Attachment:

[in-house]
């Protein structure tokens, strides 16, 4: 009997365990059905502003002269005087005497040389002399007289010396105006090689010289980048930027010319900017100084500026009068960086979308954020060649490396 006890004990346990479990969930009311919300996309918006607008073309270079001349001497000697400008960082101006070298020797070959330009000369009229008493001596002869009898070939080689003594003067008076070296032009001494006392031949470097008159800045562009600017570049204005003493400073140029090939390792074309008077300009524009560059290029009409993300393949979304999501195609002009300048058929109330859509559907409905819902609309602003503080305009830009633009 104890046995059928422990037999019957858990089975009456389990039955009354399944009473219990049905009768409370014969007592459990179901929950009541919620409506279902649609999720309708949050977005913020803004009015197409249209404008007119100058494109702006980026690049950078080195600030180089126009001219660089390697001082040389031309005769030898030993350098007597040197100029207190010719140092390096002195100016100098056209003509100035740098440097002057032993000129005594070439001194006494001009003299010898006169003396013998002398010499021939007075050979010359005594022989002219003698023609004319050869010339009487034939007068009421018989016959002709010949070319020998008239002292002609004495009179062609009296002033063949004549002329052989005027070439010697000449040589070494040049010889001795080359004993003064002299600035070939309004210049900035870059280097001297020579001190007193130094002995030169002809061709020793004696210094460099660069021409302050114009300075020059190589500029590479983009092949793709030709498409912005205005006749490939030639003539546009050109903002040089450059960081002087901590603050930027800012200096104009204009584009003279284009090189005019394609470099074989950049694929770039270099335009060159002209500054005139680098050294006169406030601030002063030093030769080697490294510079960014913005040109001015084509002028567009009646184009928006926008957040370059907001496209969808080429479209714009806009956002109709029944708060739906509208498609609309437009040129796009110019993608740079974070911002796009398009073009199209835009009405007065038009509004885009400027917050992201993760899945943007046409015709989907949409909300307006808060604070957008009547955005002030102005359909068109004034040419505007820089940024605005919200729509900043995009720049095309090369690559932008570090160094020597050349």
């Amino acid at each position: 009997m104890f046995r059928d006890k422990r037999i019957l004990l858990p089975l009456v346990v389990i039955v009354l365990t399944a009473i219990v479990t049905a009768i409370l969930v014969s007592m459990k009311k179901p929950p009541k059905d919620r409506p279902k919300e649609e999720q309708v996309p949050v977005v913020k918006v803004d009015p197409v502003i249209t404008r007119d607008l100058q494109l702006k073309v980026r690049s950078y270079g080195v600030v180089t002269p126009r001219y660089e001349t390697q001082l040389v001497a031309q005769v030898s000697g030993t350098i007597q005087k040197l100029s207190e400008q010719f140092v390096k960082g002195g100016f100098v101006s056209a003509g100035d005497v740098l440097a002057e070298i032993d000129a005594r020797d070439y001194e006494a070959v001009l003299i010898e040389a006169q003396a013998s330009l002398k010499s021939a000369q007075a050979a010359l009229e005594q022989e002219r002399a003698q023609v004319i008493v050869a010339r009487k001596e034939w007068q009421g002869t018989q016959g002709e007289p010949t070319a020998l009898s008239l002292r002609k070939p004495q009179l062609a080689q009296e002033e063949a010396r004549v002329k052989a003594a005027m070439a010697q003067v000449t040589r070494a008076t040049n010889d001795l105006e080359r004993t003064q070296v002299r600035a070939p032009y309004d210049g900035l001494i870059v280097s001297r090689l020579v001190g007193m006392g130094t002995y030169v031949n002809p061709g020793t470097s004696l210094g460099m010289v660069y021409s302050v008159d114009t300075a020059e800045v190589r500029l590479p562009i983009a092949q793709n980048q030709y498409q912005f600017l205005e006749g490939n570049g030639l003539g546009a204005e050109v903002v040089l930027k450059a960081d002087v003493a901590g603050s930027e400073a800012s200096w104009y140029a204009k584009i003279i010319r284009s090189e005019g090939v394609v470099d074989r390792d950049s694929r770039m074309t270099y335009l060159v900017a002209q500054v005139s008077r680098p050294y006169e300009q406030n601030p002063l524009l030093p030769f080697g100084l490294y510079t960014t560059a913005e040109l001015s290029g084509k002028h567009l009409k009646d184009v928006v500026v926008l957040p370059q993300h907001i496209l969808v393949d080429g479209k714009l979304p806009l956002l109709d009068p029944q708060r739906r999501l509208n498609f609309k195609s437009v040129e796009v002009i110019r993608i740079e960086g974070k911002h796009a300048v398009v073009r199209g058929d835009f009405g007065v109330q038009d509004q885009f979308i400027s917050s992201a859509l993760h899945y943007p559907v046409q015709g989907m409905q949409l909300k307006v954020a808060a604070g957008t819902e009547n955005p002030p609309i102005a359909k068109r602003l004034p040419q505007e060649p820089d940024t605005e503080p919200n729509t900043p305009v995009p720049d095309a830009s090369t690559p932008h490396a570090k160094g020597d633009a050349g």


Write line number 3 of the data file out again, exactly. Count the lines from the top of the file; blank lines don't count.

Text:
């Amino acid at each position: 009997m104890f046995r059928d006890k422990r037999i019957l004990l858990p089975l009456v346990v389990i039955v009354l365990t399944a009473i219990v479990t049905a009768i409370l969930v014969s007592m459990k009311k179901p929950p009541k059905d919620r409506p279902k919300e649609e999720q309708v996309p949050v977005v913020k918006v803004d009015p197409v502003i249209t404008r007119d607008l100058q494109l702006k073309v980026r690049s950078y270079g080195v600030v180089t002269p126009r001219y660089e001349t390697q001082l040389v001497a031309q005769v030898s000697g030993t350098i007597q005087k040197l100029s207190e400008q010719f140092v390096k960082g002195g100016f100098v101006s056209a003509g100035d005497v740098l440097a002057e070298i032993d000129a005594r020797d070439y001194e006494a070959v001009l003299i010898e040389a006169q003396a013998s330009l002398k010499s021939a000369q007075a050979a010359l009229e005594q022989e002219r002399a003698q023609v004319i008493v050869a010339r009487k001596e034939w007068q009421g002869t018989q016959g002709e007289p010949t070319a020998l009898s008239l002292r002609k070939p004495q009179l062609a080689q009296e002033e063949a010396r004549v002329k052989a003594a005027m070439a010697q003067v000449t040589r070494a008076t040049n010889d001795l105006e080359r004993t003064q070296v002299r600035a070939p032009y309004d210049g900035l001494i870059v280097s001297r090689l020579v001190g007193m006392g130094t002995y030169v031949n002809p061709g020793t470097s004696l210094g460099m010289v660069y021409s302050v008159d114009t300075a020059e800045v190589r500029l590479p562009i983009a092949q793709n980048q030709y498409q912005f600017l205005e006749g490939n570049g030639l003539g546009a204005e050109v903002v040089l930027k450059a960081d002087v003493a901590g603050s930027e400073a800012s200096w104009y140029a204009k584009i003279i010319r284009s090189e005019g090939v394609v470099d074989r390792d950049s694929r770039m074309t270099y335009l060159v900017a002209q500054v005139s008077r680098p050294y006169e300009q406030n601030p002063l524009l030093p030769f080697g100084l490294y510079t960014t560059a913005e040109l001015s290029g084509k002028h567009l009409k009646d184009v928006v500026v926008l957040p370059q993300h907001i496209l969808v393949d080429g479209k714009l979304p806009l956002l109709d009068p029944q708060r739906r999501l509208n498609f609309k195609s437009v040129e796009v002009i110019r993608i740079e960086g974070k911002h796009a300048v398009v073009r199209g058929d835009f009405g007065v109330q038009d509004q885009f979308i400027s917050s992201a859509l993760h899945y943007p559907v046409q015709g989907m409905q949409l909300k307006v954020a808060a604070g957008t819902e009547n955005p002030p609309i102005a359909k068109r602003l004034p040419q505007e060649p820089d940024t605005e503080p919200n729509t900043p305009v995009p720049d095309a830009s090369t690559p932008h490396a570090k160094g020597d633009a050349g």